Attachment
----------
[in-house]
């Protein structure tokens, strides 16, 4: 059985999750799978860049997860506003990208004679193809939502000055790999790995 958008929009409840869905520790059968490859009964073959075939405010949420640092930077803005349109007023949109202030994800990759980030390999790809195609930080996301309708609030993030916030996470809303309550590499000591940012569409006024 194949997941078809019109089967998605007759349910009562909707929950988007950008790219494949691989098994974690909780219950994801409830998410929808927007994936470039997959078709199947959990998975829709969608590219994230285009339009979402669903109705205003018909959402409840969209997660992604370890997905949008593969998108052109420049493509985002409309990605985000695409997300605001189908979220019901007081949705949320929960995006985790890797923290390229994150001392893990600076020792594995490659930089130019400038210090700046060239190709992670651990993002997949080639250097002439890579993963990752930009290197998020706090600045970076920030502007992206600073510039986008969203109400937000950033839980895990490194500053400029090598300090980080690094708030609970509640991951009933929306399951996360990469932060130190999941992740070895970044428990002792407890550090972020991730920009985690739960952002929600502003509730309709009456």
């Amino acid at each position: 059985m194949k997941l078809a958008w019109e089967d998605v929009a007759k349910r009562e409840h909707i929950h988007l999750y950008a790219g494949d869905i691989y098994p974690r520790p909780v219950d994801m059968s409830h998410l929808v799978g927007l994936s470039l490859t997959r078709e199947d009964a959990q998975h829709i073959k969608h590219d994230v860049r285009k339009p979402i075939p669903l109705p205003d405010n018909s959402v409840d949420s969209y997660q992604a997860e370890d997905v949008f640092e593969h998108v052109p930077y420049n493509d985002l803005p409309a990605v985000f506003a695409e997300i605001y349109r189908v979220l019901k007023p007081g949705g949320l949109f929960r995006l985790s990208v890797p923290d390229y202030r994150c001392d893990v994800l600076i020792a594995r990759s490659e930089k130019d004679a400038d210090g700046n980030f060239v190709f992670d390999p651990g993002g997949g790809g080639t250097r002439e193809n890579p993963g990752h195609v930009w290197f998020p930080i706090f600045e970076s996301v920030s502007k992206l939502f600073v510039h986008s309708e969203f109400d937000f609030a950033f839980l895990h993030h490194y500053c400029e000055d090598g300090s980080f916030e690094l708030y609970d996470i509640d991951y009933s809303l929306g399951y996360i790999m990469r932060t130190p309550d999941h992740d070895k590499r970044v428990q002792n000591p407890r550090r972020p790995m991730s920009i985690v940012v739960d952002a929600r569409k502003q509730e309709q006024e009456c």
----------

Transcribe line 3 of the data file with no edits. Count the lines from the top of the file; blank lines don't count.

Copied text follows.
């Amino acid at each position: 059985m194949k997941l078809a958008w019109e089967d998605v929009a007759k349910r009562e409840h909707i929950h988007l999750y950008a790219g494949d869905i691989y098994p974690r520790p909780v219950d994801m059968s409830h998410l929808v799978g927007l994936s470039l490859t997959r078709e199947d009964a959990q998975h829709i073959k969608h590219d994230v860049r285009k339009p979402i075939p669903l109705p205003d405010n018909s959402v409840d949420s969209y997660q992604a997860e370890d997905v949008f640092e593969h998108v052109p930077y420049n493509d985002l803005p409309a990605v985000f506003a695409e997300i605001y349109r189908v979220l019901k007023p007081g949705g949320l949109f929960r995006l985790s990208v890797p923290d390229y202030r994150c001392d893990v994800l600076i020792a594995r990759s490659e930089k130019d004679a400038d210090g700046n980030f060239v190709f992670d390999p651990g993002g997949g790809g080639t250097r002439e193809n890579p993963g990752h195609v930009w290197f998020p930080i706090f600045e970076s996301v920030s502007k992206l939502f600073v510039h986008s309708e969203f109400d937000f609030a950033f839980l895990h993030h490194y500053c400029e000055d090598g300090s980080f916030e690094l708030y609970d996470i509640d991951y009933s809303l929306g399951y996360i790999m990469r932060t130190p309550d999941h992740d070895k590499r970044v428990q002792n000591p407890r550090r972020p790995m991730s920009i985690v940012v739960d952002a929600r569409k502003q509730e309709q006024e009456c």